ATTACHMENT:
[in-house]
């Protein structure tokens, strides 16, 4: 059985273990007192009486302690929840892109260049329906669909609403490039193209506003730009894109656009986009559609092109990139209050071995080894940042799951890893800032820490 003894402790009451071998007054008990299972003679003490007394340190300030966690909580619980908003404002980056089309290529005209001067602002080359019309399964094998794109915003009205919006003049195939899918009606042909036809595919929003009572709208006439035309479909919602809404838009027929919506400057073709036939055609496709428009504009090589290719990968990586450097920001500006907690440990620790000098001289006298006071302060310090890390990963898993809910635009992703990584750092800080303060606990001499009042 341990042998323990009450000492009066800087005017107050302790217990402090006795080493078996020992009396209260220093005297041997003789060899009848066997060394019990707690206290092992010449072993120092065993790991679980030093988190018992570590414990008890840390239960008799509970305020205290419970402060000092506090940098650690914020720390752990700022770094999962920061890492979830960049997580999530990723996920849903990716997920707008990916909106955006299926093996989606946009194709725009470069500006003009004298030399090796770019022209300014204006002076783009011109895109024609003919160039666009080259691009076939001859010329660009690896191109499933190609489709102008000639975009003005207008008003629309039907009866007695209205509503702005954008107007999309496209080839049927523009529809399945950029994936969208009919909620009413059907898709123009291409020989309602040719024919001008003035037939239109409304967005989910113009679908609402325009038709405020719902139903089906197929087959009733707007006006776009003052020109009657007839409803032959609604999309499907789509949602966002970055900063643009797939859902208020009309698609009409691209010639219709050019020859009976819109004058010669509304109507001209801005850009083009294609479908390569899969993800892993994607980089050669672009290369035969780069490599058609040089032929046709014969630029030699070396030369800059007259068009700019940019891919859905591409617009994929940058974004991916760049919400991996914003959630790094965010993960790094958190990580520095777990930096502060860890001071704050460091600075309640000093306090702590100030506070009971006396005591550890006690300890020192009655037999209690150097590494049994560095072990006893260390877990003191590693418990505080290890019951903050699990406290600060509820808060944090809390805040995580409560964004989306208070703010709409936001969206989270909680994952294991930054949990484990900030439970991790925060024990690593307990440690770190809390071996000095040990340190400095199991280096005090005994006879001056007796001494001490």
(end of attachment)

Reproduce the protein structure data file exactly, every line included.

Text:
[in-house]
């Protein structure tokens, strides 16, 4: 059985273990007192009486302690929840892109260049329906669909609403490039193209506003730009894109656009986009559609092109990139209050071995080894940042799951890893800032820490 003894402790009451071998007054008990299972003679003490007394340190300030966690909580619980908003404002980056089309290529005209001067602002080359019309399964094998794109915003009205919006003049195939899918009606042909036809595919929003009572709208006439035309479909919602809404838009027929919506400057073709036939055609496709428009504009090589290719990968990586450097920001500006907690440990620790000098001289006298006071302060310090890390990963898993809910635009992703990584750092800080303060606990001499009042 341990042998323990009450000492009066800087005017107050302790217990402090006795080493078996020992009396209260220093005297041997003789060899009848066997060394019990707690206290092992010449072993120092065993790991679980030093988190018992570590414990008890840390239960008799509970305020205290419970402060000092506090940098650690914020720390752990700022770094999962920061890492979830960049997580999530990723996920849903990716997920707008990916909106955006299926093996989606946009194709725009470069500006003009004298030399090796770019022209300014204006002076783009011109895109024609003919160039666009080259691009076939001859010329660009690896191109499933190609489709102008000639975009003005207008008003629309039907009866007695209205509503702005954008107007999309496209080839049927523009529809399945950029994936969208009919909620009413059907898709123009291409020989309602040719024919001008003035037939239109409304967005989910113009679908609402325009038709405020719902139903089906197929087959009733707007006006776009003052020109009657007839409803032959609604999309499907789509949602966002970055900063643009797939859902208020009309698609009409691209010639219709050019020859009976819109004058010669509304109507001209801005850009083009294609479908390569899969993800892993994607980089050669672009290369035969780069490599058609040089032929046709014969630029030699070396030369800059007259068009700019940019891919859905591409617009994929940058974004991916760049919400991996914003959630790094965010993960790094958190990580520095777990930096502060860890001071704050460091600075309640000093306090702590100030506070009971006396005591550890006690300890020192009655037999209690150097590494049994560095072990006893260390877990003191590693418990505080290890019951903050699990406290600060509820808060944090809390805040995580409560964004989306208070703010709409936001969206989270909680994952294991930054949990484990900030439970991790925060024990690593307990440690770190809390071996000095040990340190400095199991280096005090005994006879001056007796001494001490």